A team of Australia’s top scientists warned of dire climate change yesterday in calling for the nation’s carbon-dominated energy sector to turn green, as the government struggles to win support for a carbon price to cut pollution.
In a report by a government--appointed Climate Commission, the scientists said many of Australia’s major cities faced a serious threat from rising sea levels, particularly Sydney.
The Great Barrier Reef will not be spared either, the report said, its coral a victim of rising ocean acidity from higher carbon dioxide levels from burning fossil fuels and felling forests. The report, titled The Critical Decade, aims to shift Australia’s current political debate over the government’s climate policy, which has polarized voters and been used by opposition parties to attack its parliamentary rivals.
“This is the critical decade. Decisions we make from now to 2020 will determine the severity of climate change,” said the scientists, whose report was handed to Australian Prime Minister Julia Gillard. “To minimize this risk, we must decarbonize our economy and move to clean energy sources by 2050. Carbon emissions must peak within the next few years and then strongly decline.”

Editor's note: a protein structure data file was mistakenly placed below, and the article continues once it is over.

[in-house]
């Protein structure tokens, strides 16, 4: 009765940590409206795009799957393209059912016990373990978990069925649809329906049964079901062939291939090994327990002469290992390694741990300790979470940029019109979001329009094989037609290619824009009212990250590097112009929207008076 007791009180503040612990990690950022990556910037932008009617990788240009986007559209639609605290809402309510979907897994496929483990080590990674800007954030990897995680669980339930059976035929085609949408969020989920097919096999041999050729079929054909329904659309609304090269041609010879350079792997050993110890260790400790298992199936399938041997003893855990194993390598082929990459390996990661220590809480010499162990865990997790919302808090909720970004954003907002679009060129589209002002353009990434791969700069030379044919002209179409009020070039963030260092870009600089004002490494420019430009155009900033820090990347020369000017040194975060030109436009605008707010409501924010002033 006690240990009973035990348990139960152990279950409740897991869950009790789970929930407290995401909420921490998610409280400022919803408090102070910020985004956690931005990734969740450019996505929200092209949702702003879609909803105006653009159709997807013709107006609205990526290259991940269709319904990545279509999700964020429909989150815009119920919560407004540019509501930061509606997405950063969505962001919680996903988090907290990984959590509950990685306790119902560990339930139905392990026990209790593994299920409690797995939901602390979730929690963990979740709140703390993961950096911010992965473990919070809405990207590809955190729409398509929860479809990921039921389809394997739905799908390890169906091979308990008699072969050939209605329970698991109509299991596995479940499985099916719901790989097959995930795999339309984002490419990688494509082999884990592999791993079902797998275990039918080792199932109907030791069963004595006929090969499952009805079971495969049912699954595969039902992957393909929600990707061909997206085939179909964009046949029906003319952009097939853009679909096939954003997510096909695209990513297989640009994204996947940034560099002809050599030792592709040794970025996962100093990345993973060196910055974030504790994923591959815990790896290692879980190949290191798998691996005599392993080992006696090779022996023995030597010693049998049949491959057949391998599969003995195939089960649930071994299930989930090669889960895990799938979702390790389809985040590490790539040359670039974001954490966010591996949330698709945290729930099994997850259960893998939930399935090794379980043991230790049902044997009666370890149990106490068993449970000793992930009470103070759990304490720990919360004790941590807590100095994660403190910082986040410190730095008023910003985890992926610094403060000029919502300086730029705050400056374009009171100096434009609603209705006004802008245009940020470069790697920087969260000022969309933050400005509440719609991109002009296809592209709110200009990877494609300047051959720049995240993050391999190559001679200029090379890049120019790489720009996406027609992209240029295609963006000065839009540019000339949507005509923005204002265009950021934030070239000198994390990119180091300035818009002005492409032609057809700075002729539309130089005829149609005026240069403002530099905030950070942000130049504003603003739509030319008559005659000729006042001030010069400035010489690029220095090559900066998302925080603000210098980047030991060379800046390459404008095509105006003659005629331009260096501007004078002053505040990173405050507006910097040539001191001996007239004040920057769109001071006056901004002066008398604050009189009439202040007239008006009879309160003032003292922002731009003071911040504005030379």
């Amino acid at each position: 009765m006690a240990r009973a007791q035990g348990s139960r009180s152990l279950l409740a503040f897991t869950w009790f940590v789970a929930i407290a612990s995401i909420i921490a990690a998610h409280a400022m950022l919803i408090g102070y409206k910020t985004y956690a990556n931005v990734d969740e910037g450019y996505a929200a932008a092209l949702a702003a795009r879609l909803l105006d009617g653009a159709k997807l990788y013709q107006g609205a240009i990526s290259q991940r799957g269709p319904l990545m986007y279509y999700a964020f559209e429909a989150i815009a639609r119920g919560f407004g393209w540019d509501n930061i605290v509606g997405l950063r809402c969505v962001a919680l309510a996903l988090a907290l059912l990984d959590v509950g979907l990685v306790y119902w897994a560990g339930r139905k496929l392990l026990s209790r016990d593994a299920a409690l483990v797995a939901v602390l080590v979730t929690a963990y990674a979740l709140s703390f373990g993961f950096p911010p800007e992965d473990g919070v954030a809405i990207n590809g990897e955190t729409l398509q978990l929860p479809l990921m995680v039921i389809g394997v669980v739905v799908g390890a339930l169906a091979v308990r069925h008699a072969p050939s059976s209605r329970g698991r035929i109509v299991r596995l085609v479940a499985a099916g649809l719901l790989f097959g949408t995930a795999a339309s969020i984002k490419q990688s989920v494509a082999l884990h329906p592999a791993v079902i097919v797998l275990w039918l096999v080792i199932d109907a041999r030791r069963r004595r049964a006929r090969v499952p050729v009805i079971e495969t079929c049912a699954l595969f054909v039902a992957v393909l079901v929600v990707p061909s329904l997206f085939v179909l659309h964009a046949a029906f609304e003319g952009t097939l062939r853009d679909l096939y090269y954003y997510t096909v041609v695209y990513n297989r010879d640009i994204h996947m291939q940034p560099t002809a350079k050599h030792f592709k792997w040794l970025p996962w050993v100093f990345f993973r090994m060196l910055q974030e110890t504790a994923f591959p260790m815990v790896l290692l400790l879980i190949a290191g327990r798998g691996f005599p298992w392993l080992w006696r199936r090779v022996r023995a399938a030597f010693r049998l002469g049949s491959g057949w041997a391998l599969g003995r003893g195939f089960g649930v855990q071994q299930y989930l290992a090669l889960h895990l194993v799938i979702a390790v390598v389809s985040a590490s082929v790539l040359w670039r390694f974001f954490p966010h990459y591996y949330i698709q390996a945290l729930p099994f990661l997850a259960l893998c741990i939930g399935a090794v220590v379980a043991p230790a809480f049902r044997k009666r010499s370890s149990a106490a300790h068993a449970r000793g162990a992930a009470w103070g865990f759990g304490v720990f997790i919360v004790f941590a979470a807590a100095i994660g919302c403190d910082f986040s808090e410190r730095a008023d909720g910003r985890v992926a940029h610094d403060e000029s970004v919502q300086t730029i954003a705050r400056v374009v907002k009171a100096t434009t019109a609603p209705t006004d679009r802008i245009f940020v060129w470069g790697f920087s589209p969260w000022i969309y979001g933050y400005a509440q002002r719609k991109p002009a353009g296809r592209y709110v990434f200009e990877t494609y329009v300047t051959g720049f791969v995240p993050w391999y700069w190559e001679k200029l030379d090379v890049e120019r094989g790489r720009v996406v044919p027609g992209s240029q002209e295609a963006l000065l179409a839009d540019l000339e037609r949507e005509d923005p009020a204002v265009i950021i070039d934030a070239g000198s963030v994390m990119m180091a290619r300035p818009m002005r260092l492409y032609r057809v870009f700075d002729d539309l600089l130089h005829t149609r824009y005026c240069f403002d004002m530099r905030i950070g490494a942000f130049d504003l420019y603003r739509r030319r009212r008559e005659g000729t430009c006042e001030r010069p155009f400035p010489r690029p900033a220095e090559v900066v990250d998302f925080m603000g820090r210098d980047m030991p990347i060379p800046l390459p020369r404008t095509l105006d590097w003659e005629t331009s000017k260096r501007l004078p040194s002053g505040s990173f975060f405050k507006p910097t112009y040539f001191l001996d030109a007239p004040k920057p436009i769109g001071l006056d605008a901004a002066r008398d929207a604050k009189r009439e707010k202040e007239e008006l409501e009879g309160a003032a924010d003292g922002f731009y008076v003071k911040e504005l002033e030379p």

Achieving that won’t be easy. Australia’s 22 million people are responsible for about 1.5 percent of mankind’s greenhouse gas pollution, making it the developed world’s top per capita carbon polluter.
Australia is also the world’s top coal exporter and relies on coal to produce about 80 percent of its electricity.
The booming mining, oil and gas sectors are also big carbon polluters, with billions of dollars pledged for the liquefied natural gas sector set to push emissions up further.
To try to reign in growing emissions, the government has staked its reputation on passing laws that impose a price on every tonne of carbon emissions from major polluters from next year. Full market trading of those emissions, in the form of permits, could start as early as 2015.
Australian Climate Commissioner Will Steffen said whatever policy the government chose, it needed to be strong enough to drive investment out of carbon and into greener energy.
Gillard’s planned carbon price, between A$20 (US$21) and A$30 a tonne, is meant to drive the power sector toward cleaner energy. Australia needs A$100 billion in fresh investment over the next decade to replace its old coal-fired power stations.
The report reviewed climate change data, including from the UN climate panel, highlighting Australia’s risk from more extreme droughts, floods and deadly bush fires.
“The impacts of climate change are already being felt in Australia and around the world, with less than 1 degree of warming globally,” the scientists said. “The risks of future climate change — to our economy, society and environment — are serious, and grow rapidly with each degree of further temperature rise.”